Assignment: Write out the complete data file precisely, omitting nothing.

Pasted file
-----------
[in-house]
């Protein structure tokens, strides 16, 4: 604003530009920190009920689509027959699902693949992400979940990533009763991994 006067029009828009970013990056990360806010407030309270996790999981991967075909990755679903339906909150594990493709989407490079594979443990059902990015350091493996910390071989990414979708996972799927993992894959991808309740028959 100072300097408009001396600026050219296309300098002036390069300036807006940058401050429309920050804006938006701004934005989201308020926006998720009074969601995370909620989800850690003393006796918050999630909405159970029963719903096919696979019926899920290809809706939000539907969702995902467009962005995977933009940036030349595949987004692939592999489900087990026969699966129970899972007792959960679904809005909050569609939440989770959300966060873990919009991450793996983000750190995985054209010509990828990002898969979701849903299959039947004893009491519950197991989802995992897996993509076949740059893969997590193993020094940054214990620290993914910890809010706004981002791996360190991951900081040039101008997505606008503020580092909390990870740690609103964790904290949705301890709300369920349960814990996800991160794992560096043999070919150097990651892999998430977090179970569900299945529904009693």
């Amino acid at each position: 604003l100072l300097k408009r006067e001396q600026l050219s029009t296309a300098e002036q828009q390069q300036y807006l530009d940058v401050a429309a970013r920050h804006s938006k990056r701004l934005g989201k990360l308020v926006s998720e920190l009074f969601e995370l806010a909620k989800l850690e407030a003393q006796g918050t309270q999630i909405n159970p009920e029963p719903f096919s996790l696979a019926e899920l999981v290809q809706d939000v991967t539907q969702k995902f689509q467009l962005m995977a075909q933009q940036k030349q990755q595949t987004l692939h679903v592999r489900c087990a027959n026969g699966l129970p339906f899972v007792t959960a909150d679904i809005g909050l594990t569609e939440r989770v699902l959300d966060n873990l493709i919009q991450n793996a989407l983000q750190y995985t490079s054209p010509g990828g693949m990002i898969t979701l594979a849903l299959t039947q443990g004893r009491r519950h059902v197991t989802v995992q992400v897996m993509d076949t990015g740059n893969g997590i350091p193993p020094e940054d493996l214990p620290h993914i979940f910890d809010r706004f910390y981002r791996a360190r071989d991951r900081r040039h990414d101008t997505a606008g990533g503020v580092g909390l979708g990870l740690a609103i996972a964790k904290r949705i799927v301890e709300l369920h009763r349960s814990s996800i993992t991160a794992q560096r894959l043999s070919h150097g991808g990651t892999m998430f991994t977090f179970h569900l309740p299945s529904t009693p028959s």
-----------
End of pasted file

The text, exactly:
[in-house]
């Protein structure tokens, strides 16, 4: 604003530009920190009920689509027959699902693949992400979940990533009763991994 006067029009828009970013990056990360806010407030309270996790999981991967075909990755679903339906909150594990493709989407490079594979443990059902990015350091493996910390071989990414979708996972799927993992894959991808309740028959 100072300097408009001396600026050219296309300098002036390069300036807006940058401050429309920050804006938006701004934005989201308020926006998720009074969601995370909620989800850690003393006796918050999630909405159970029963719903096919696979019926899920290809809706939000539907969702995902467009962005995977933009940036030349595949987004692939592999489900087990026969699966129970899972007792959960679904809005909050569609939440989770959300966060873990919009991450793996983000750190995985054209010509990828990002898969979701849903299959039947004893009491519950197991989802995992897996993509076949740059893969997590193993020094940054214990620290993914910890809010706004981002791996360190991951900081040039101008997505606008503020580092909390990870740690609103964790904290949705301890709300369920349960814990996800991160794992560096043999070919150097990651892999998430977090179970569900299945529904009693």
């Amino acid at each position: 604003l100072l300097k408009r006067e001396q600026l050219s029009t296309a300098e002036q828009q390069q300036y807006l530009d940058v401050a429309a970013r920050h804006s938006k990056r701004l934005g989201k990360l308020v926006s998720e920190l009074f969601e995370l806010a909620k989800l850690e407030a003393q006796g918050t309270q999630i909405n159970p009920e029963p719903f096919s996790l696979a019926e899920l999981v290809q809706d939000v991967t539907q969702k995902f689509q467009l962005m995977a075909q933009q940036k030349q990755q595949t987004l692939h679903v592999r489900c087990a027959n026969g699966l129970p339906f899972v007792t959960a909150d679904i809005g909050l594990t569609e939440r989770v699902l959300d966060n873990l493709i919009q991450n793996a989407l983000q750190y995985t490079s054209p010509g990828g693949m990002i898969t979701l594979a849903l299959t039947q443990g004893r009491r519950h059902v197991t989802v995992q992400v897996m993509d076949t990015g740059n893969g997590i350091p193993p020094e940054d493996l214990p620290h993914i979940f910890d809010r706004f910390y981002r791996a360190r071989d991951r900081r040039h990414d101008t997505a606008g990533g503020v580092g909390l979708g990870l740690a609103i996972a964790k904290r949705i799927v301890e709300l369920h009763r349960s814990s996800i993992t991160a794992q560096r894959l043999s070919h150097g991808g990651t892999m998430f991994t977090f179970h569900l309740p299945s529904t009693p028959s």